No More Stalling: We Can Prevent Maternal Deaths

Mother’s Day has passed, but the hard reality of high rates of maternal mortality in the U.S. remains.

UM Health System / Creative Commons

Like low birthweight, maternal mortality is thought of as an indicator of the health and well-being of a nation. The well-being of women and infants determines the health of the next generation and can help predict future public health challenges for families, communities and the health care system.

The frequency of mothers dying has doubled in the U.S. over the last 20 years, making it the worst as compared to every other developed nation. African-American women are three times as likely to die from pregnancy and childbirth as white women.

There is one specific contributor to maternal death that does have a potential solution—but is stalled in implementation.

Postpartum hemorrhage, the loss of more than 500 mL of blood after delivery, is a leading cause of maternal morbidity and mortality in the United States. It is an obstetric emergency that occurs in 4 to 6 percent of all deliveries within 24 hours. And its frequency is increasing.

Older maternal age, increased obesity, higher cesarean delivery rate, and more frequent multiple gestations may account for the overall mortality increases. Yet these changes in known risk factors alone do not account for the rising postpartum hemorrhage rates. While some women who experience a postpartum hemorrhage have known risk factors that could be accounted for, many women who do experience this are low risk and are healthy with no known risk factors.

Maternal deaths from postpartum hemorrhage can be prevented. Estimates of the preventability of hemorrhage-related deaths range from 40 to 90 percent. Additionally, more access to high quality care is likely to help reduce maternal deaths, which is also important at a time when national decisions are being made about who will have access to care.

There is a little-known, evidence-based treatment called transexamic acid that has been shown to allow blood to clot more quickly, and which could be broadly applied to prevent excessive blood loss in the context of a postpartum hemorrhage. Transexamic acid, a synthetic derivative of the amino acid lysine, was developed in the 1950s and FDA approved in 1986.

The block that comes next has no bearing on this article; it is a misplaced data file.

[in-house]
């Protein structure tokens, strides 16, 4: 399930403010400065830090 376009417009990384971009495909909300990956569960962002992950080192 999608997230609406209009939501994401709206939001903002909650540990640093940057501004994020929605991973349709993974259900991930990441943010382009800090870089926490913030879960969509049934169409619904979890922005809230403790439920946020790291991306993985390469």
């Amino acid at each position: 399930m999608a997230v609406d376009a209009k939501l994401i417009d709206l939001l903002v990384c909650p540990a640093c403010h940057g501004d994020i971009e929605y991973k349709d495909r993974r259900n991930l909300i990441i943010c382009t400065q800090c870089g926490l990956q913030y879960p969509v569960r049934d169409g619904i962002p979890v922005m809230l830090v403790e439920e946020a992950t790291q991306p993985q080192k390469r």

Transexamic acid has been available over-the-counter for years in Europe, marketed for heavy menstrual bleeding. In the United States, Pfizer manufactures the injectable form of transexamic acid called Cyklokapron. The injectable formulation has also been on the World Health Organization’s list of 350 essential medicines since 2011, indicating that it is considered safe, effective and necessary. Side effects are minimal. The cost is less than $2 per dose. However, it is only beginning to be used in the United States, and very rarely at that.

To be sure, it can take between seven and 20 years for evidence-based treatments to be incorporated into medical practice in the U.S.  But this serious lag in use can lead to unnecessary harm and even death. There is a general lack of awareness of the clinical data regarding its use in spite of  numerous studies and Cochrane Reviews supporting the drug’s ability to reduce bleeding. Some report that since this drug will not be a moneymaker for pharmaceutical companies, energies and resources have not been expended to promote its use.

It defies understanding why in the U.S. this problem would persist. The public needs to be aware of this significant risk to women and what can be done to prevent it. The medical community needs to be aware of this evidence-based available treatment and its effectiveness to stem excess bleeding.  Pregnant women and their families need to know to ask their doctor to make sure this drug is available at the hospital when delivering their baby regardless of the existence of risk factors.

It is important to speed the pace of the diffusion of life saving treatments and to use all of the best evidence-based treatments available to prevent the occurrence of harm and save the lives of delivering mothers. By taking these steps we will greatly reduce the frequency of hemorrhage and drive down the U.S. rate of maternal mortality.

It is time to make certain more mothers survive.


Donna Woods, EdM, PhD, is Associate Professor at the Center for Healthcare Studies, Feinberg School of Medicine; The Graduate School Director, the Northwestern Graduate Programs in Healthcare Quality and Patient Safety and Director, the Northwestern Program for Quality and Safety Innovation at Northwestern University. She is also a Public Voices Fellow through The OpEd Project.